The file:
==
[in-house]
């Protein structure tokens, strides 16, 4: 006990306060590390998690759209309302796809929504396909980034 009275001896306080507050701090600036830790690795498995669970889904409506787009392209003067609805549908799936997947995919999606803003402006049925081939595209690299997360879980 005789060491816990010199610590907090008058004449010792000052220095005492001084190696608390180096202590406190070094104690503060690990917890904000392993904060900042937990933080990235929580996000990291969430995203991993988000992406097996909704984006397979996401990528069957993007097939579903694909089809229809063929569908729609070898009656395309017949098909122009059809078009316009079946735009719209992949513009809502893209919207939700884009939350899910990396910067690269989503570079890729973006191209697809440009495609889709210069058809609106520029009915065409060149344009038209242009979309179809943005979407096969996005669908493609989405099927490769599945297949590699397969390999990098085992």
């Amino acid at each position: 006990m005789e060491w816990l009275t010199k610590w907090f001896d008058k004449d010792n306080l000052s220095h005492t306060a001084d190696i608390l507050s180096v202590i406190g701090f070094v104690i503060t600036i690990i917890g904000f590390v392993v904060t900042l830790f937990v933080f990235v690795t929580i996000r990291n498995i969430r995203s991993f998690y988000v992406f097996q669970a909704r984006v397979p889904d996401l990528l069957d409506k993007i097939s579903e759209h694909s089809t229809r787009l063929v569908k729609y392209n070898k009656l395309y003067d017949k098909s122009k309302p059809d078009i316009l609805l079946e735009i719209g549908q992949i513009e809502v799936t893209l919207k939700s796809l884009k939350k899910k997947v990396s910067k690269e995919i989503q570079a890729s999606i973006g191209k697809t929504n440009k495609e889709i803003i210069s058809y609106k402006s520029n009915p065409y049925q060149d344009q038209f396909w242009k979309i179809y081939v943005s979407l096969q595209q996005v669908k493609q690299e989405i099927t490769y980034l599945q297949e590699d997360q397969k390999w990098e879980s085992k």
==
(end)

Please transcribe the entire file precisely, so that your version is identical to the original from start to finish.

[in-house]
């Protein structure tokens, strides 16, 4: 006990306060590390998690759209309302796809929504396909980034 009275001896306080507050701090600036830790690795498995669970889904409506787009392209003067609805549908799936997947995919999606803003402006049925081939595209690299997360879980 005789060491816990010199610590907090008058004449010792000052220095005492001084190696608390180096202590406190070094104690503060690990917890904000392993904060900042937990933080990235929580996000990291969430995203991993988000992406097996909704984006397979996401990528069957993007097939579903694909089809229809063929569908729609070898009656395309017949098909122009059809078009316009079946735009719209992949513009809502893209919207939700884009939350899910990396910067690269989503570079890729973006191209697809440009495609889709210069058809609106520029009915065409060149344009038209242009979309179809943005979407096969996005669908493609989405099927490769599945297949590699397969390999990098085992």
């Amino acid at each position: 006990m005789e060491w816990l009275t010199k610590w907090f001896d008058k004449d010792n306080l000052s220095h005492t306060a001084d190696i608390l507050s180096v202590i406190g701090f070094v104690i503060t600036i690990i917890g904000f590390v392993v904060t900042l830790f937990v933080f990235v690795t929580i996000r990291n498995i969430r995203s991993f998690y988000v992406f097996q669970a909704r984006v397979p889904d996401l990528l069957d409506k993007i097939s579903e759209h694909s089809t229809r787009l063929v569908k729609y392209n070898k009656l395309y003067d017949k098909s122009k309302p059809d078009i316009l609805l079946e735009i719209g549908q992949i513009e809502v799936t893209l919207k939700s796809l884009k939350k899910k997947v990396s910067k690269e995919i989503q570079a890729s999606i973006g191209k697809t929504n440009k495609e889709i803003i210069s058809y609106k402006s520029n009915p065409y049925q060149d344009q038209f396909w242009k979309i179809y081939v943005s979407l096969q595209q996005v669908k493609q690299e989405i099927t490769y980034l599945q297949e590699d997360q397969k390999w990098e879980s085992k």